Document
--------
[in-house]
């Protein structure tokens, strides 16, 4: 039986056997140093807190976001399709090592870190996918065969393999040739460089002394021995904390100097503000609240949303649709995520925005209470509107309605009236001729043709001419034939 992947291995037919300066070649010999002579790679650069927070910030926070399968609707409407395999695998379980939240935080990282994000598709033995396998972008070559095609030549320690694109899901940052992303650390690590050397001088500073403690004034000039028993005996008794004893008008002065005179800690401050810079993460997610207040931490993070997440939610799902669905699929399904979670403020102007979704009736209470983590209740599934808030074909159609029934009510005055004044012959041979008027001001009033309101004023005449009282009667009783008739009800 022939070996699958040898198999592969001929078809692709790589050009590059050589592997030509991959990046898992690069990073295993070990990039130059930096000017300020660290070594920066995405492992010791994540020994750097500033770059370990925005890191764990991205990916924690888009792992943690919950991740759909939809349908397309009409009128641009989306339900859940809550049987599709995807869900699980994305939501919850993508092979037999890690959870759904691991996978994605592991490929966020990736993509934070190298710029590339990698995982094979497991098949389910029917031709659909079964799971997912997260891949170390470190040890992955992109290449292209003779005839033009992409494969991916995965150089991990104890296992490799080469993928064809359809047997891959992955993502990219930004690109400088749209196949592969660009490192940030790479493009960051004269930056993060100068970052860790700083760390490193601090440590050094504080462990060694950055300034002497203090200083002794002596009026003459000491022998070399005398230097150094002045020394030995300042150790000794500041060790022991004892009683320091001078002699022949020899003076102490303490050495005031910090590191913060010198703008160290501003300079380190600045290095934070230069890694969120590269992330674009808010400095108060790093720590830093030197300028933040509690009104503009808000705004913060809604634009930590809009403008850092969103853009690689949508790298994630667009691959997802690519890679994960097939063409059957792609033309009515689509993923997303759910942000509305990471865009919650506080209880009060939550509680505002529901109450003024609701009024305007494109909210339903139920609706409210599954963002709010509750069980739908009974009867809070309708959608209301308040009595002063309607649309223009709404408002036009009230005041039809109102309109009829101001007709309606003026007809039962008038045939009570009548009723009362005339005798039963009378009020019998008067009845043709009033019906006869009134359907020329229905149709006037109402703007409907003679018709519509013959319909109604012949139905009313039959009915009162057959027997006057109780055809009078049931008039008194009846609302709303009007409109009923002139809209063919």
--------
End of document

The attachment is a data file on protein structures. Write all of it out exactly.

[in-house]
């Protein structure tokens, strides 16, 4: 039986056997140093807190976001399709090592870190996918065969393999040739460089002394021995904390100097503000609240949303649709995520925005209470509107309605009236001729043709001419034939 992947291995037919300066070649010999002579790679650069927070910030926070399968609707409407395999695998379980939240935080990282994000598709033995396998972008070559095609030549320690694109899901940052992303650390690590050397001088500073403690004034000039028993005996008794004893008008002065005179800690401050810079993460997610207040931490993070997440939610799902669905699929399904979670403020102007979704009736209470983590209740599934808030074909159609029934009510005055004044012959041979008027001001009033309101004023005449009282009667009783008739009800 022939070996699958040898198999592969001929078809692709790589050009590059050589592997030509991959990046898992690069990073295993070990990039130059930096000017300020660290070594920066995405492992010791994540020994750097500033770059370990925005890191764990991205990916924690888009792992943690919950991740759909939809349908397309009409009128641009989306339900859940809550049987599709995807869900699980994305939501919850993508092979037999890690959870759904691991996978994605592991490929966020990736993509934070190298710029590339990698995982094979497991098949389910029917031709659909079964799971997912997260891949170390470190040890992955992109290449292209003779005839033009992409494969991916995965150089991990104890296992490799080469993928064809359809047997891959992955993502990219930004690109400088749209196949592969660009490192940030790479493009960051004269930056993060100068970052860790700083760390490193601090440590050094504080462990060694950055300034002497203090200083002794002596009026003459000491022998070399005398230097150094002045020394030995300042150790000794500041060790022991004892009683320091001078002699022949020899003076102490303490050495005031910090590191913060010198703008160290501003300079380190600045290095934070230069890694969120590269992330674009808010400095108060790093720590830093030197300028933040509690009104503009808000705004913060809604634009930590809009403008850092969103853009690689949508790298994630667009691959997802690519890679994960097939063409059957792609033309009515689509993923997303759910942000509305990471865009919650506080209880009060939550509680505002529901109450003024609701009024305007494109909210339903139920609706409210599954963002709010509750069980739908009974009867809070309708959608209301308040009595002063309607649309223009709404408002036009009230005041039809109102309109009829101001007709309606003026007809039962008038045939009570009548009723009362005339005798039963009378009020019998008067009845043709009033019906006869009134359907020329229905149709006037109402703007409907003679018709519509013959319909109604012949139905009313039959009915009162057959027997006057109780055809009078049931008039008194009846609302709303009007409109009923002139809209063919």